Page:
Volume 22, Number 24 | The Newspaper of Lower Manhattan | October 23-29, 2009
Downtown Express photo by Julie Shapiro
Sarabeth’s is close to signing a lease with the owners of Bazzini, which has been in present-day Tribeca for over a century.
Wholesale change for Bazzini: Sarabeth’s to replace it
By Julie Shapiro
In the latest example of “new Tribeca” beating out “old Tribeca,” the Bazzini grocery, cafe and nut shop on Greenwich St. will soon become a Sarabeth’s restaurant.
This won’t be the first time that a neighborhood fixture in Tribeca becomes a chichi food destination — but it could be one of the last, as some see Bazzini as the final holdout of Tribeca’s past.
Rocco and Electra D’Amato, who bought Bazzini from the founder’s nephew in 1983, began searching earlier this year for a new tenant for the space, though they will continue operating their nut factory in the Bronx. Rocco D’Amato told Downtown Express in April that the new Whole Foods down the street from his Tribeca shop was cutting into his business, and he and his wife were looking to move on. D’Amato pledged then to keep Bazzini open until a new tenant was found.
That new tenant will likely be Sarabeth’s, a small chain of bakeries and restaurants started in 1981 by Bill and Sarabeth Levine. Known for their brunch and homemade jams, Sarabeth’s has outposts on Central Park South, on the Upper East and West Sides, in Chelsea Market and in Key West, among other locations.
“It’s about time we went to Tribeca,” Bill Levine said by phone last week. “It’s a great area for the type of people that love Sarabeth’s. It’s a trafficked area, it’s popular and it’s the perfect spot.”
Levine expects to sign a lease for 339 Greenwich St. in the next few weeks, start construction this winter and open in August 2010. At 4,800 square feet on street level and 3,000 square feet below, the restaurant will be the company’s largest and will include an expanded retail section, where customers can buy Sarabeth’s granola, coffee, jams and frozen soups.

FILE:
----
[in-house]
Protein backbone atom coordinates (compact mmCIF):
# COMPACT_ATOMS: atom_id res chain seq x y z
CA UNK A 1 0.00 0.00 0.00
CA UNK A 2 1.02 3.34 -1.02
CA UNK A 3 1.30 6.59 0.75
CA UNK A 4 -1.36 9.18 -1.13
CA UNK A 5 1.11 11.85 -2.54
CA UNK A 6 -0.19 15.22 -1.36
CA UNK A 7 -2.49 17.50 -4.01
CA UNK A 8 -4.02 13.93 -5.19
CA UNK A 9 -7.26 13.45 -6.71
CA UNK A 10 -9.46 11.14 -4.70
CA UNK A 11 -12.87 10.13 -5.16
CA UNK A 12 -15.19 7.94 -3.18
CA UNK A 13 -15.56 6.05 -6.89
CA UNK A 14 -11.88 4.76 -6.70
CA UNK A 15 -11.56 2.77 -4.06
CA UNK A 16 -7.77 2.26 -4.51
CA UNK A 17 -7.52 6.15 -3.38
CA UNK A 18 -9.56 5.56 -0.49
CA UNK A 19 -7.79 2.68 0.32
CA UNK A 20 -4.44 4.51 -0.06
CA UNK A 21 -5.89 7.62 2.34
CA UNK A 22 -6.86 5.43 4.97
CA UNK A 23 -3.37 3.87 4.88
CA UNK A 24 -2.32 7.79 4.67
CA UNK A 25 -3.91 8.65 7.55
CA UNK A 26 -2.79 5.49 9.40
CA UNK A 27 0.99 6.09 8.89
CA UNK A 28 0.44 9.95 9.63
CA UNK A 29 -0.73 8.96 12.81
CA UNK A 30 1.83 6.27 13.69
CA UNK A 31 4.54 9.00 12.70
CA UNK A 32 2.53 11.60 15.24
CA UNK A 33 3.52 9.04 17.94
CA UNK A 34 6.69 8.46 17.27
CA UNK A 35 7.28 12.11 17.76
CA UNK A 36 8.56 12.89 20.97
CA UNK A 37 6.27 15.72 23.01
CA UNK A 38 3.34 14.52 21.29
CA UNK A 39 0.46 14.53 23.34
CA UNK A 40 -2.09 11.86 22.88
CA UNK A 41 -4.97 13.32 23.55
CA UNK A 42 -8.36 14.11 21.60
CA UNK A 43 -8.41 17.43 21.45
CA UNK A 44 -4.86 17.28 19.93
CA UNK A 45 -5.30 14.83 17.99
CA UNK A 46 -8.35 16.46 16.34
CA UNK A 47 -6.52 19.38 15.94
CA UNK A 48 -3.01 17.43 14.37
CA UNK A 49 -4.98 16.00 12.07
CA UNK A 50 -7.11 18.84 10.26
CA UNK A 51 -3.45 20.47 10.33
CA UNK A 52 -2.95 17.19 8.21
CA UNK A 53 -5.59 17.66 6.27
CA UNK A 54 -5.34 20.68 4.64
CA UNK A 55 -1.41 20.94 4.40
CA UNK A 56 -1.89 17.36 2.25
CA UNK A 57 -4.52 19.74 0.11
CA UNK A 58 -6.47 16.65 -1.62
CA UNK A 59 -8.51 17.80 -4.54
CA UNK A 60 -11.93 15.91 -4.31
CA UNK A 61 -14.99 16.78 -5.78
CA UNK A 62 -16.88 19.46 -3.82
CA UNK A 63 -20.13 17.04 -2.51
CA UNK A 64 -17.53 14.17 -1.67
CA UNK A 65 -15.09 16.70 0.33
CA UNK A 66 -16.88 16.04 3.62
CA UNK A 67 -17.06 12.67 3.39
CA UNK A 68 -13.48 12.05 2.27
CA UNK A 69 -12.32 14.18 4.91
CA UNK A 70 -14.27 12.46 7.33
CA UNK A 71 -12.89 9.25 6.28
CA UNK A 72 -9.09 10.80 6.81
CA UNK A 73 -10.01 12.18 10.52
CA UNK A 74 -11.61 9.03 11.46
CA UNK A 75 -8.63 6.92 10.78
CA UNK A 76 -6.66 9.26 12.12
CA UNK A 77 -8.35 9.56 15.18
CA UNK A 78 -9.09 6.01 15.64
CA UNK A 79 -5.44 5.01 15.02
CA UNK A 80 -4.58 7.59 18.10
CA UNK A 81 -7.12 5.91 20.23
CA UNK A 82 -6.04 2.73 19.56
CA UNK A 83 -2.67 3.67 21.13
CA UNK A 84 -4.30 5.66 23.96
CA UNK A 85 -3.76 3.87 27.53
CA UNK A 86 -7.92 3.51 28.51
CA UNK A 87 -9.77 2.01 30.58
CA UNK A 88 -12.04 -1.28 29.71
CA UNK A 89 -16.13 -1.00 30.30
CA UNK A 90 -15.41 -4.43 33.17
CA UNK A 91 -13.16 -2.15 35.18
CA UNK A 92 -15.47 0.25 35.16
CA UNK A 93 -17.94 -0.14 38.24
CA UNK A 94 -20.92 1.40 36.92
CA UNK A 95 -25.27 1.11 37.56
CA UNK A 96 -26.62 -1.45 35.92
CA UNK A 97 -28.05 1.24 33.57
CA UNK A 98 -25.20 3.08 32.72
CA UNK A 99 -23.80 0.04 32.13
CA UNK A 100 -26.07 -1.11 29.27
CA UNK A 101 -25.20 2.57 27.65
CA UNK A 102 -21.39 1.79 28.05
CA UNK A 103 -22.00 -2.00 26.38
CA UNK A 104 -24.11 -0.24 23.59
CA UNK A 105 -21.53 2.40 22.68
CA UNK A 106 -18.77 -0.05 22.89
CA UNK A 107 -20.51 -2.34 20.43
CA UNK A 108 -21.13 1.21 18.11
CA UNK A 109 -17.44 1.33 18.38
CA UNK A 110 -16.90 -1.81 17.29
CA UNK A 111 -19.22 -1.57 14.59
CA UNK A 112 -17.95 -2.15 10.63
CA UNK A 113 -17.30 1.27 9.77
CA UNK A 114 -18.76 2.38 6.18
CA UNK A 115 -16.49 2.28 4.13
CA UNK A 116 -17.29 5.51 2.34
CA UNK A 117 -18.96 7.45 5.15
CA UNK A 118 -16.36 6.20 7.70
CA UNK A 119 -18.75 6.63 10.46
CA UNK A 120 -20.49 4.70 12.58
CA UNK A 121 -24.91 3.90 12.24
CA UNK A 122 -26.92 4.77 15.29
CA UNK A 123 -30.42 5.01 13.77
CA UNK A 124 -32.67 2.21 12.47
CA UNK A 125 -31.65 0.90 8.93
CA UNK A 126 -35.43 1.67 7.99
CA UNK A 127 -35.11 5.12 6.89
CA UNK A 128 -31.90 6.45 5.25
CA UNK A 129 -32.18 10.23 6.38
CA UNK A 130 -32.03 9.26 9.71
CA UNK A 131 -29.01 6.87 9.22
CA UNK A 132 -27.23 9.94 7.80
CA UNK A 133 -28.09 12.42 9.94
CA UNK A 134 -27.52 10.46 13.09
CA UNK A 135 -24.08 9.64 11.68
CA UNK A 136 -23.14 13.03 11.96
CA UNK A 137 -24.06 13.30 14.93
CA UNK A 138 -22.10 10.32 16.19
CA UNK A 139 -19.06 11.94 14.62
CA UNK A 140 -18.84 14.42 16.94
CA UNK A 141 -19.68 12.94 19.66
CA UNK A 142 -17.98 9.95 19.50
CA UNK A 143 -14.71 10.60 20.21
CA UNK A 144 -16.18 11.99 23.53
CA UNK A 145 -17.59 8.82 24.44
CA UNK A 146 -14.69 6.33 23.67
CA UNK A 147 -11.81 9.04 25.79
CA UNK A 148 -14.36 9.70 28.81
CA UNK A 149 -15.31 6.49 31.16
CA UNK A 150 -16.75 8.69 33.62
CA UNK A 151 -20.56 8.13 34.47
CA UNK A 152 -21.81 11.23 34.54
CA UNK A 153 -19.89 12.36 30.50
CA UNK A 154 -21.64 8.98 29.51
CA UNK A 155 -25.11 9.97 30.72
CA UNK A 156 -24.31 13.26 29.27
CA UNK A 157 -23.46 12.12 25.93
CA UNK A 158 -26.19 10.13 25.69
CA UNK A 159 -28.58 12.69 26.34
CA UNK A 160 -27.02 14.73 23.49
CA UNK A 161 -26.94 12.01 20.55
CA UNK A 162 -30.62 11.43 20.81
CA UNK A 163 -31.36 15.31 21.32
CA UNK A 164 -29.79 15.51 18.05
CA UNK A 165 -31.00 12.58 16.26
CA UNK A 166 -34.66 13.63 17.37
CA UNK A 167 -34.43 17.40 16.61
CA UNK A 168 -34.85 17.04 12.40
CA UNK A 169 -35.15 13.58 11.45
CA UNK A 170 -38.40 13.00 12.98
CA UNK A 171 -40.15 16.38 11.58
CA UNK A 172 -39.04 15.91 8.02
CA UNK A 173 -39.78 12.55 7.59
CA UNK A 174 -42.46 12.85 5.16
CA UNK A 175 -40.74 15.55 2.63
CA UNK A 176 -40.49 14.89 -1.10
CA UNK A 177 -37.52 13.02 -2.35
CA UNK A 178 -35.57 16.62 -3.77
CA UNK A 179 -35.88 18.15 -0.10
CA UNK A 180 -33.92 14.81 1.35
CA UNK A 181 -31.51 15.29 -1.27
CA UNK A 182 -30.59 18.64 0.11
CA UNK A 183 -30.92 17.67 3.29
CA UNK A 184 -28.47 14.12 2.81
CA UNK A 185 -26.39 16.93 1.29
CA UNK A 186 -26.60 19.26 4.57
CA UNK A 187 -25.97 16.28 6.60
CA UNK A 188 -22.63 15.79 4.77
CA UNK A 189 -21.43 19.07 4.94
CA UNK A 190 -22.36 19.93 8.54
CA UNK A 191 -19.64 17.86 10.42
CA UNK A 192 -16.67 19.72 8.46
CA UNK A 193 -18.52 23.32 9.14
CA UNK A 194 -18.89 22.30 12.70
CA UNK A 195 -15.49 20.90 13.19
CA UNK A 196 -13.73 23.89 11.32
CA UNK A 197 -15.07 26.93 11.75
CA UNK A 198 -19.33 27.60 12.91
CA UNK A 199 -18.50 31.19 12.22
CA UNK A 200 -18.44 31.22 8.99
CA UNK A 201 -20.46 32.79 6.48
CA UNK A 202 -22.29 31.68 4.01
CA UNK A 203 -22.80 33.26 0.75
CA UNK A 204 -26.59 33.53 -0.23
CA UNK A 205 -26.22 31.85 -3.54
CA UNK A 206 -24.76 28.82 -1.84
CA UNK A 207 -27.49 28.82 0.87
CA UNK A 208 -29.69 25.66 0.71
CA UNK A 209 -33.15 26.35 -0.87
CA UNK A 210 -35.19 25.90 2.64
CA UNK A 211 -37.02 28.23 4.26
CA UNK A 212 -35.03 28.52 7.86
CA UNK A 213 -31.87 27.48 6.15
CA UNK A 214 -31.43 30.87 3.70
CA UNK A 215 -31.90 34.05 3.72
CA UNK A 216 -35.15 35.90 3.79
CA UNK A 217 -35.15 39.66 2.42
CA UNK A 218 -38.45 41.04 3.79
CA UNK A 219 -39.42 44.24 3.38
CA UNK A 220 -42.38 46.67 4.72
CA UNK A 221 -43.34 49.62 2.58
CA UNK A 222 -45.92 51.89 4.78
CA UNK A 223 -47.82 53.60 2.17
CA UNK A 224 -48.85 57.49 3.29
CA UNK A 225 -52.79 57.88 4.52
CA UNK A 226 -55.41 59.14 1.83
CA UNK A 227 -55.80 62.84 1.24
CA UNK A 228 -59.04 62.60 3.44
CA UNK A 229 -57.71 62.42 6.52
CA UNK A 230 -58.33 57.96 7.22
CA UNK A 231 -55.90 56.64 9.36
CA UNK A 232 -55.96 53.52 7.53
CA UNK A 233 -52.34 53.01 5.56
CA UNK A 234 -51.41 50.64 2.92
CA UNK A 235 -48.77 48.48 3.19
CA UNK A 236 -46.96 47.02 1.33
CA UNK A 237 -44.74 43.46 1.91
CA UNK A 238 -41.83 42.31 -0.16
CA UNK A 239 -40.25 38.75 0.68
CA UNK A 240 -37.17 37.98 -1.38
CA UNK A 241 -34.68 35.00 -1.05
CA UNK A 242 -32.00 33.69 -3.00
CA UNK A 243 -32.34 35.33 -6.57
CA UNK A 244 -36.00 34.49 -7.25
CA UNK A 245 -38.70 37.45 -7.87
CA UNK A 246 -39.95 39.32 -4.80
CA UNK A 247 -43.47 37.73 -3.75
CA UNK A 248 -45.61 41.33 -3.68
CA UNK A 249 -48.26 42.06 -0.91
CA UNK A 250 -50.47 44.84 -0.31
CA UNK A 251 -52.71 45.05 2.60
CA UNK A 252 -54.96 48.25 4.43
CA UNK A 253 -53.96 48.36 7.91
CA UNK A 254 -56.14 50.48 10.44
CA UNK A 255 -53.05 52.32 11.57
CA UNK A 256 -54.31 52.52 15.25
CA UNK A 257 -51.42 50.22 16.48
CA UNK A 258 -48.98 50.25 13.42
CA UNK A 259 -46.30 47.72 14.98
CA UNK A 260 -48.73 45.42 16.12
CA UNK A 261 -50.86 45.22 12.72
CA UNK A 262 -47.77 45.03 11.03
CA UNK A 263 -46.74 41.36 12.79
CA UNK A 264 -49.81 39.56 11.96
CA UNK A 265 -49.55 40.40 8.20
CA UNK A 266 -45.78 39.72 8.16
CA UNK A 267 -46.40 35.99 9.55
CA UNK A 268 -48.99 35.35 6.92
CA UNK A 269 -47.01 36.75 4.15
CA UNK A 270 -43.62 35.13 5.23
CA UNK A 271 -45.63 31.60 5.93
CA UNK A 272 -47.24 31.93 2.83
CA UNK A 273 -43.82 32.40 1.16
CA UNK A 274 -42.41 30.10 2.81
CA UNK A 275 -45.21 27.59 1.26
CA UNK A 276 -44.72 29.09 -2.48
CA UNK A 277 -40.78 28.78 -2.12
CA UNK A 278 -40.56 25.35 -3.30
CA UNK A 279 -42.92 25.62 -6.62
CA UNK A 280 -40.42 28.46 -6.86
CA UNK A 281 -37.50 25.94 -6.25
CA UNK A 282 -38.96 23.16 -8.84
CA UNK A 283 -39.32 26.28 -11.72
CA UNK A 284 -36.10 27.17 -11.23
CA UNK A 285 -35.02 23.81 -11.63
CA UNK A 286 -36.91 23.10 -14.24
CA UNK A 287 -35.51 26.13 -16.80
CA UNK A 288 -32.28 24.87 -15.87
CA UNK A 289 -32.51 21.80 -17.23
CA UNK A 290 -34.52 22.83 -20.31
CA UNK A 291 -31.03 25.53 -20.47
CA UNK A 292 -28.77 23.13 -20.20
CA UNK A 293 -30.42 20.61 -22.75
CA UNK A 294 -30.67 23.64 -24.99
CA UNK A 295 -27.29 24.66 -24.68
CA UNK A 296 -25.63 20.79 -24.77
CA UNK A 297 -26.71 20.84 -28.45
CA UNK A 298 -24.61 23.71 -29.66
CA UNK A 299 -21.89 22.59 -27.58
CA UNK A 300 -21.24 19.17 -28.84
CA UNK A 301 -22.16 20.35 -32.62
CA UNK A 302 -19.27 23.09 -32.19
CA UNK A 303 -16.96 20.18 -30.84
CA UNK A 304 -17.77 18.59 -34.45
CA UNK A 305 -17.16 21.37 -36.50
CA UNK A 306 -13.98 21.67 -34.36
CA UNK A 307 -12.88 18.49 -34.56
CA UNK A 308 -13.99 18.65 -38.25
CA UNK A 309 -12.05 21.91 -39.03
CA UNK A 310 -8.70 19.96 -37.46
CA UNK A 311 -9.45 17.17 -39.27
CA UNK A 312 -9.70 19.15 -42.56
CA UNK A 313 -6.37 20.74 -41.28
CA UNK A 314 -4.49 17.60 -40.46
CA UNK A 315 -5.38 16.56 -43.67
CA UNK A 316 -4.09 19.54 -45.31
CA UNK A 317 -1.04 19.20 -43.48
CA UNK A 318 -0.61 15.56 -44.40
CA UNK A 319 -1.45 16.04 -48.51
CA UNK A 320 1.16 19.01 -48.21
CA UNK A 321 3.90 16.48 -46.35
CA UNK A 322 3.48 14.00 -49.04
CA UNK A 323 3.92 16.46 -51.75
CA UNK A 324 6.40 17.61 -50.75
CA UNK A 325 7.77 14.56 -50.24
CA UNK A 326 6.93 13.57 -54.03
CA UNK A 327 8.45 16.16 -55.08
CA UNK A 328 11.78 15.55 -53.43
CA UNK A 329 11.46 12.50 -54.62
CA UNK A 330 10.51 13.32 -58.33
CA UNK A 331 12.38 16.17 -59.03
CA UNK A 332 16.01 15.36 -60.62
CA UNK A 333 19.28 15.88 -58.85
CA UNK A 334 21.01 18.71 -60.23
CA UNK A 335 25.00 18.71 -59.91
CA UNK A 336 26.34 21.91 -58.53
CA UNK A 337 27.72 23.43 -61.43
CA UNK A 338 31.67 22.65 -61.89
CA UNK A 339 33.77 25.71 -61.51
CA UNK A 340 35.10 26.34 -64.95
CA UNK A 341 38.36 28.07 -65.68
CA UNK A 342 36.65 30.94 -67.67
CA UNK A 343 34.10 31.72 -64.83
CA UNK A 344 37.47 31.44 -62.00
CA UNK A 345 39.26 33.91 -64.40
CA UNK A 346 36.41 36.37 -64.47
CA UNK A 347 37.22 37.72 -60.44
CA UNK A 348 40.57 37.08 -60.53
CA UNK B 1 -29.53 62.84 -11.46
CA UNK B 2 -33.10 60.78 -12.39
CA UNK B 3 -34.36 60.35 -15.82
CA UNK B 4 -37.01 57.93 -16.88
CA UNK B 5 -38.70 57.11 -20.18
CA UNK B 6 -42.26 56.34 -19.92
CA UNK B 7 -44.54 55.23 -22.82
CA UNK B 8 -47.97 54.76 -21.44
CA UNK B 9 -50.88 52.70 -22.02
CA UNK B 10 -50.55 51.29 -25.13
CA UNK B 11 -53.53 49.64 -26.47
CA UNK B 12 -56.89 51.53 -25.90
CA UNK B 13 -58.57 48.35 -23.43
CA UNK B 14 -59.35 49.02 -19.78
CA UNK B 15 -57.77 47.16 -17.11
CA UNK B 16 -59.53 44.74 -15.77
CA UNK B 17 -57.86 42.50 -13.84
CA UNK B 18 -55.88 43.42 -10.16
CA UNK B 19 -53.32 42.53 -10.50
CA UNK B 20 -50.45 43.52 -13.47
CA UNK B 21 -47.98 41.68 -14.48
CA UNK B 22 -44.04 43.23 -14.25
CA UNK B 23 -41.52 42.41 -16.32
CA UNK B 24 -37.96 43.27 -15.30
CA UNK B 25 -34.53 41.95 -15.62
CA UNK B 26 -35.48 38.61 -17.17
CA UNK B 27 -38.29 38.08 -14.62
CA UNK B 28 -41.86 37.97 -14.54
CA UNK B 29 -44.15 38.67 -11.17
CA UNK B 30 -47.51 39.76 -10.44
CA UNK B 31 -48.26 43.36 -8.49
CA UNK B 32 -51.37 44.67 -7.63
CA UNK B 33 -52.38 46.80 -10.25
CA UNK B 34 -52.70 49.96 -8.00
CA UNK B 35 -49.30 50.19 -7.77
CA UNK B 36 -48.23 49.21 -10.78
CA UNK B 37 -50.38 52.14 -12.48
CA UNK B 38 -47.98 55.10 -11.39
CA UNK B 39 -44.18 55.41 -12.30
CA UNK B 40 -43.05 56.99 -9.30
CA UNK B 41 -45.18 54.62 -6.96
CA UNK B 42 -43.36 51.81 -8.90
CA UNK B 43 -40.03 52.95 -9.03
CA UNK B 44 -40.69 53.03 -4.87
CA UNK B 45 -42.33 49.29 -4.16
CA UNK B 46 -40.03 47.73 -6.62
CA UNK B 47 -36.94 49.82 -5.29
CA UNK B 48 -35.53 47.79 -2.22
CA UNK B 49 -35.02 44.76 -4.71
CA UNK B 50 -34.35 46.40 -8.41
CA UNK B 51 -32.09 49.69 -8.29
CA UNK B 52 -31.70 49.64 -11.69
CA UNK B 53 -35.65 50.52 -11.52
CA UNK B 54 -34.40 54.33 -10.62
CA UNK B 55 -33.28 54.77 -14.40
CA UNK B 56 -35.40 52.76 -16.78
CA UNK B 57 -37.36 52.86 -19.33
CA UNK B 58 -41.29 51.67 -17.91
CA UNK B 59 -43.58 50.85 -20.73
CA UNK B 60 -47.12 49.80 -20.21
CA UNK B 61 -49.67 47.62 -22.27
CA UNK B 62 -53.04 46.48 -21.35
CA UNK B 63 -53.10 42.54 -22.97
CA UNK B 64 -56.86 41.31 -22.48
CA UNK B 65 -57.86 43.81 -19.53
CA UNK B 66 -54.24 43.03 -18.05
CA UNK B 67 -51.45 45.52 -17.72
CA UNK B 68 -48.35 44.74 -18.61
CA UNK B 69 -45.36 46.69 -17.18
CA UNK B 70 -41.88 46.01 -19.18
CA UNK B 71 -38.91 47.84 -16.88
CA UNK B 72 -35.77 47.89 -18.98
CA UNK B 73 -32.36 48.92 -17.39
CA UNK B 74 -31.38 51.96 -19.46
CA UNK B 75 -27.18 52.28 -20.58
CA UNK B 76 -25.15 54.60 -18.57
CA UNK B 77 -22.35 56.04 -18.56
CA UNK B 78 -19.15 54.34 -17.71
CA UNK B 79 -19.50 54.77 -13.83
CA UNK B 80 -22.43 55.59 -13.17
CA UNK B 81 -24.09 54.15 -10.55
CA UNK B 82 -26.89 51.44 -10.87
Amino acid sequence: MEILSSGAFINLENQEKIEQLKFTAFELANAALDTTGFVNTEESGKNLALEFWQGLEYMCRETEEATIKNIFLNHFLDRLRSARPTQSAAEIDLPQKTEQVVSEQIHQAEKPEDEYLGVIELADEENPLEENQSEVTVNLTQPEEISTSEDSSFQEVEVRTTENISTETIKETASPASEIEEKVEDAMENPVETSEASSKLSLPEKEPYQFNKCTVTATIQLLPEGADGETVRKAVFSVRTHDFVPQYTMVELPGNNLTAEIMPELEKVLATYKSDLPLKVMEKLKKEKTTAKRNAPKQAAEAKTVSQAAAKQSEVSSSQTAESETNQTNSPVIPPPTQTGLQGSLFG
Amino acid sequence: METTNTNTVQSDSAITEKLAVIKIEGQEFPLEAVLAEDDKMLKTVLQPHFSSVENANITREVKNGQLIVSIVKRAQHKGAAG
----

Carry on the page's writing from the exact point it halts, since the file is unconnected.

The shop will not include a full grocery like Bazzini has now, and Levine said he has no plans to sell the nuts and candy that the D’Amatos will continue to manufacture. Since Sarabeth’s will sell a narrower array of products than Bazzini, Levine is not worried about competition from Whole Foods.
Levine anticipates serving alcohol and last week won advisory approval for a liquor license from Community Board 1’s Tribeca Committee.
The D’Amatos did not return calls for comment this week, but Rocco described his plans to Downtown Express several months ago. The couple hopes to someday leave their nut and candy business to their children and travel to warm places in the winter months to scout chocolate and other ingredients.
Outside of Bazzini on a recent afternoon, passersby said they were sad to hear that the store would soon be gone.
Susan David, 62, recalled shopping there with her children 30 years ago, when the store was still owned by descendents of A.L. Bazzini, the Italian immigrant who founded the company 119 years ago. Back in the ’70s and ’80s, David said she used to split 5-pound bags of raisins and nuts with other Independence Plaza North families, so they could take advantage of the wholesale prices.
“This used to be a real neighborhood place,” David said, speaking in the past tense although Bazzini is still open for now and a closing date has not been set.
As for Sarabeth’s, David was not enthusiastic.
“Tribeca’s not what it was,” she said, “so it’ll do alright here.”
A few Tribecans said they looked forward to having Sarabeth’s baked goods in the neighborhood. But Mary Rose Coleman, 48, a Battery Park City resident, said she didn’t think she’d go up to Tribeca just to eat at Sarabeth’s.
A harried middle-aged woman who was rushing to a meeting at the Borough of Manhattan Community College said she wished Bazzini could stay open forever.
“I hate to see all the changes,” she said. “A little stability would be good right now.”